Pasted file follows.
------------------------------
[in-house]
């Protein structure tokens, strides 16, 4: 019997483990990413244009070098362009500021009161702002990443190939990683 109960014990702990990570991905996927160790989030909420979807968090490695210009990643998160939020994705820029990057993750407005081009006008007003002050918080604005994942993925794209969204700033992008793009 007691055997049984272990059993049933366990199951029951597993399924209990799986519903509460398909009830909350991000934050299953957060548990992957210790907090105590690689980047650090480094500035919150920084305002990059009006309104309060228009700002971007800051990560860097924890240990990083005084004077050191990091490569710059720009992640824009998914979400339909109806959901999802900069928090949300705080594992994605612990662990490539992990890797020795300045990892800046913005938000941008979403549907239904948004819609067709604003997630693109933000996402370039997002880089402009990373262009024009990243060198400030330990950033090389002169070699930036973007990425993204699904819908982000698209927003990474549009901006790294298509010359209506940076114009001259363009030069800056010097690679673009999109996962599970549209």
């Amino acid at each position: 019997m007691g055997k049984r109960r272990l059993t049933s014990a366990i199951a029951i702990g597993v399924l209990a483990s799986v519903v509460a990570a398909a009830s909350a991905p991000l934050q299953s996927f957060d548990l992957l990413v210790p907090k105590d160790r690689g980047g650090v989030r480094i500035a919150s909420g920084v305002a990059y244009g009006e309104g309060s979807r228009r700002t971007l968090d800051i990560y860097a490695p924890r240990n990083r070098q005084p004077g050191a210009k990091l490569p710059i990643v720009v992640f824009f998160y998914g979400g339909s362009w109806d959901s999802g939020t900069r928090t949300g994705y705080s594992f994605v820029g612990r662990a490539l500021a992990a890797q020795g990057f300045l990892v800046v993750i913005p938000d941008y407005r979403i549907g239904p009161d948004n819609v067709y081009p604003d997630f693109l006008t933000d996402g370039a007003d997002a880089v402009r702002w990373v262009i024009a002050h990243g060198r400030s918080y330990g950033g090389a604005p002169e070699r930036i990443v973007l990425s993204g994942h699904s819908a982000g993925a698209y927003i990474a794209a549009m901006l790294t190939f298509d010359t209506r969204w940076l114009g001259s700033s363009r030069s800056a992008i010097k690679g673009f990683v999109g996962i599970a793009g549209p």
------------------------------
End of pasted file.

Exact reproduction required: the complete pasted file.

[in-house]
């Protein structure tokens, strides 16, 4: 019997483990990413244009070098362009500021009161702002990443190939990683 109960014990702990990570991905996927160790989030909420979807968090490695210009990643998160939020994705820029990057993750407005081009006008007003002050918080604005994942993925794209969204700033992008793009 007691055997049984272990059993049933366990199951029951597993399924209990799986519903509460398909009830909350991000934050299953957060548990992957210790907090105590690689980047650090480094500035919150920084305002990059009006309104309060228009700002971007800051990560860097924890240990990083005084004077050191990091490569710059720009992640824009998914979400339909109806959901999802900069928090949300705080594992994605612990662990490539992990890797020795300045990892800046913005938000941008979403549907239904948004819609067709604003997630693109933000996402370039997002880089402009990373262009024009990243060198400030330990950033090389002169070699930036973007990425993204699904819908982000698209927003990474549009901006790294298509010359209506940076114009001259363009030069800056010097690679673009999109996962599970549209």
């Amino acid at each position: 019997m007691g055997k049984r109960r272990l059993t049933s014990a366990i199951a029951i702990g597993v399924l209990a483990s799986v519903v509460a990570a398909a009830s909350a991905p991000l934050q299953s996927f957060d548990l992957l990413v210790p907090k105590d160790r690689g980047g650090v989030r480094i500035a919150s909420g920084v305002a990059y244009g009006e309104g309060s979807r228009r700002t971007l968090d800051i990560y860097a490695p924890r240990n990083r070098q005084p004077g050191a210009k990091l490569p710059i990643v720009v992640f824009f998160y998914g979400g339909s362009w109806d959901s999802g939020t900069r928090t949300g994705y705080s594992f994605v820029g612990r662990a490539l500021a992990a890797q020795g990057f300045l990892v800046v993750i913005p938000d941008y407005r979403i549907g239904p009161d948004n819609v067709y081009p604003d997630f693109l006008t933000d996402g370039a007003d997002a880089v402009r702002w990373v262009i024009a002050h990243g060198r400030s918080y330990g950033g090389a604005p002169e070699r930036i990443v973007l990425s993204g994942h699904s819908a982000g993925a698209y927003i990474a794209a549009m901006l790294t190939f298509d010359t209506r969204w940076l114009g001259s700033s363009r030069s800056a992008i010097k690679g673009f990683v999109g996962i599970a793009g549209p």